Jazz Remembrance: Ornette is Gone, and Musicians Reacted

The profound impact of Ornette Coleman can be seen in the reactions of the music world to his passing.

Ornette Coleman

Ornette Coleman

By J. R. Carroll

Only a handful of individuals can truly be said to have altered the course of music. The world woke up yesterday to news of the loss of one of them (see Michael Ullman’s tribute here in the Arts Fuse), and took to Twitter to express their reactions:

As the news broke yesterday, the media weighed in. Here are some of the more insightful articles:

For the sound of Ornette’s own words and music, radio takes the lead:

A few personal observations:

  • My introduction to Ornette was the pair of Live at the “Golden Circle” albums recorded in Stockholm in the mid-60s. Against the backdrop of the escalating war in Vietnam, the track “The Empty Foxhole,” with Ornette on trumpet, made a powerful impression (strengthened, perhaps, by its echoes—in my perception—of The Unanswered Question by Charles Ives, whose music I made acquaintance with around the same time).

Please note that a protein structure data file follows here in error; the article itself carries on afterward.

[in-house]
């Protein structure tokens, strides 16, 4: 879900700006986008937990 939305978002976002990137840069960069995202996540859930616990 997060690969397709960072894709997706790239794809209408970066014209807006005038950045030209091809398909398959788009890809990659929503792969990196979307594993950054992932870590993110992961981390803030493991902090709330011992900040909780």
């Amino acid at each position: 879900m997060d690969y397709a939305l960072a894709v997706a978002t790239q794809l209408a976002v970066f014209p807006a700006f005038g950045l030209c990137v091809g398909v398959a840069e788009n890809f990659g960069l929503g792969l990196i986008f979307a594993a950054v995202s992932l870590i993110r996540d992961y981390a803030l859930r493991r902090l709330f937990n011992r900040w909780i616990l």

• I’m struck by the number of personal stories of transformative encounters with Ornette Coleman (including the Arts Fuse’s Michael Ullman’s recollection of Ornette’s visit to Tufts University). Despite his reputation for inscrutability, it’s remarkable how many individuals had eye- and ear-opening (and even life-changing) encounters with this polite and generous man.
  • On a couple of occasions I’ve heard radio tributes to Ornette that relied on audio clips from his Free Jazz album. Iconic as this recording is, having cemented its title as the de facto definition of Ornette’s music (and of those who followed in his path), brief chunks of audio can be very confusing due to the simple fact that what is heard is two quartets—one led by Ornette, the other by Eric Dolphy—sometimes interacting and sometimes proceeding independently. For the uninitiated, the presence of these two giants can be befuddling; their styles and musical conceptions are unmistakably different, but I can imagine for a newcomer it may be difficult to discern the one from the other. Better, then, to draw on the classic Coleman Quartet of the early 60s for audio examples.
  • Finally, with all due respect to the late Sir Christopher Lee, I’m simply not on board with the all-too-numerous comments that seem to equate a musical giant like Ornette Coleman to an actor—let’s be honest here—who made his name as a B-movie vampire. Just sayin’.

And, finally:

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